Understanding Car Window Tint Color and Shade, Part 2

In part one of this two-part blog series, we went over some of the basics on the difference between window tint color and shade percentage. The former refers to the actual hue of the tint, while the latter speaks to how dark it will be and how much UV light will be allowed in.

At Laketown Speed and Sound, we offer a huge range of window tinting services for any clients interested, whether you’re looking for a stylish tint to improve your aesthetics or a major tint for security or UV prevention needs. In today’s part two of our series, we’ll hone in a bit more on window tint shade percentage – the common templates often selected by clients, plus some important factors to keep in mind as you’re making your choice here.

car window tint color shade

Common Shade Percentage Templates

As we noted in part one, window tint shade percentage speaks to the amount of visible light that can pass through the film – with a lower percentage signaling less light allowed in, and a darker tint. Some common tint shade templates include:

  • 50 percent: This is roughly the national average for allowable tint percentage, which we’ll get into below – most states will allow tint at this level or below. It’s also ideal for blocking both heat and UV radiation.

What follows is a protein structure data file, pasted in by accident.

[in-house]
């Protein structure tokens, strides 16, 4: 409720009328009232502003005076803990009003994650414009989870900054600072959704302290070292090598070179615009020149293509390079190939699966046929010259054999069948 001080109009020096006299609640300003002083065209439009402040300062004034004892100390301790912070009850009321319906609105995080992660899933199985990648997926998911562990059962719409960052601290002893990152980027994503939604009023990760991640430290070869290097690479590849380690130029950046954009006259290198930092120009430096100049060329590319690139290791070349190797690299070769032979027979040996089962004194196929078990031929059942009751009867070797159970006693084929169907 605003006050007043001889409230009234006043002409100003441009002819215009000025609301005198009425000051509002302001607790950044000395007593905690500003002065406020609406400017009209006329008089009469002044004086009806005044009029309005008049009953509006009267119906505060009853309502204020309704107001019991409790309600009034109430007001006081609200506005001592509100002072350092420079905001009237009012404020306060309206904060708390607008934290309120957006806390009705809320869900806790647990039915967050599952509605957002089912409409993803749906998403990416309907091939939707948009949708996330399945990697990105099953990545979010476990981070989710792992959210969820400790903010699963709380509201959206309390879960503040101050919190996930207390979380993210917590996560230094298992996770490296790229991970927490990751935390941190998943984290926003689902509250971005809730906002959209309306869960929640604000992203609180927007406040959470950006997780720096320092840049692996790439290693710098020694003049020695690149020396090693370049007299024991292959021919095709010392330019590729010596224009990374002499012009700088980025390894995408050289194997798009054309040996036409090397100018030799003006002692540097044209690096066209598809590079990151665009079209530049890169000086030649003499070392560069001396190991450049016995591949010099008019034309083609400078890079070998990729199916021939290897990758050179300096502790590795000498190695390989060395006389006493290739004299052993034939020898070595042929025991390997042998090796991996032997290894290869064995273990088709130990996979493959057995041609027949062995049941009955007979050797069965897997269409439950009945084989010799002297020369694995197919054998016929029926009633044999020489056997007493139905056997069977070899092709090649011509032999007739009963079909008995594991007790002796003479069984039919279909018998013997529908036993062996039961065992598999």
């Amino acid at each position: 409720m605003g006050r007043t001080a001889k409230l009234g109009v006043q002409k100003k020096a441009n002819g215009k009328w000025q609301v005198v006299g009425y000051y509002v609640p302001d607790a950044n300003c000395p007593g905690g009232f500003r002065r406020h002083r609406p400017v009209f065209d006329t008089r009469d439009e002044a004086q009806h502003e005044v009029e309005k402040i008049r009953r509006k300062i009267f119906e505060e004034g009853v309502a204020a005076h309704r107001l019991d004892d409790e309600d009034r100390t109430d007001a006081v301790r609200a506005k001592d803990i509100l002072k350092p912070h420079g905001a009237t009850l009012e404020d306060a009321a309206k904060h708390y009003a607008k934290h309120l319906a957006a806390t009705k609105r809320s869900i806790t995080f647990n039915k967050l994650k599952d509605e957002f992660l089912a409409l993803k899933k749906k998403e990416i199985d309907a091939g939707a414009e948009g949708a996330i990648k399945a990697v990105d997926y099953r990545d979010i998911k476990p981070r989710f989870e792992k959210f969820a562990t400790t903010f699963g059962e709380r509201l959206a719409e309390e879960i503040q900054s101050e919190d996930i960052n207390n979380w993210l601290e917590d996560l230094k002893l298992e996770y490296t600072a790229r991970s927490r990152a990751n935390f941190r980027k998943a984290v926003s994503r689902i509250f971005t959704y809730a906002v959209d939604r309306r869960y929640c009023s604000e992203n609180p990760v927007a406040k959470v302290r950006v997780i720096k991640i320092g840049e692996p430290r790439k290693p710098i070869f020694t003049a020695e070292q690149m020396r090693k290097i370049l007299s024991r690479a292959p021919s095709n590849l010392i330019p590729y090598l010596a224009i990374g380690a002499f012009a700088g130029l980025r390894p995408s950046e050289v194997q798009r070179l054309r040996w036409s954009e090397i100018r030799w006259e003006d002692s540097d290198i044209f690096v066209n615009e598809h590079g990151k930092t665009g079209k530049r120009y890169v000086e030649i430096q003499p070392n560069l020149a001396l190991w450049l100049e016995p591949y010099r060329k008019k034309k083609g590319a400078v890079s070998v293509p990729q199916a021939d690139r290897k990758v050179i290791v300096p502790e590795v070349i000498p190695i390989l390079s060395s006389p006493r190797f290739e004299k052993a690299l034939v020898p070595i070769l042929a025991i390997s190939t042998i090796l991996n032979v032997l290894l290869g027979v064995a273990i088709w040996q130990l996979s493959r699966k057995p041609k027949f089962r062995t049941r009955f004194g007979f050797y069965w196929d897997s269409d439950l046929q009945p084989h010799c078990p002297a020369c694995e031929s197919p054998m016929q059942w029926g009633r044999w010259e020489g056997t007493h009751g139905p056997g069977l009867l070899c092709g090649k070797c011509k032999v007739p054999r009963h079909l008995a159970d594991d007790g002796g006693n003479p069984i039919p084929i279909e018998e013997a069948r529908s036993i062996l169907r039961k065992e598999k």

• 35 percent: One of the most popular tint styles, 35% tint blocks UV rays very well and is also stylish.
  • 20 percent: In many new vehicles, 20% tint is the factory standard for certain windows, usually passenger windows.
  • 5 percent: Finally, the most significant tint, also sometimes called “limo tint,” is 5% tint, which is virtually impossible to see through in any way.

Local Limits

One of the key factors to keep in mind when choosing your tint level is what’s legal in your state or local area. Every state has its own regulations, and these vary for specific window locations on a vehicle. Here are the basics on these regulations in Utah:

  • Windshield: Non-reflective tint is allowed above the manufacturer’s AS-1 line or top four inches
  • Front side windows: Must allow at least 43% of light in
  • Back side windows: Any tint allowed
  • Rear window: Any tint allowed

Goals and Purpose of Tint

Once you have an idea of your desired tint’s legality, consider your basic goals and purposes for the tint. If you’re just looking to limit UV rays and keep the vehicle cool, for instance, 50% tint is often just fine. If you’re looking for improved privacy or security, or if you have specific passenger needs, you might consider darker shades.

For more on window tint shade and color, or to learn about any of our window tinting, car audio or other automotive accessories, speak to the staff at Laketown Speed and Sound today.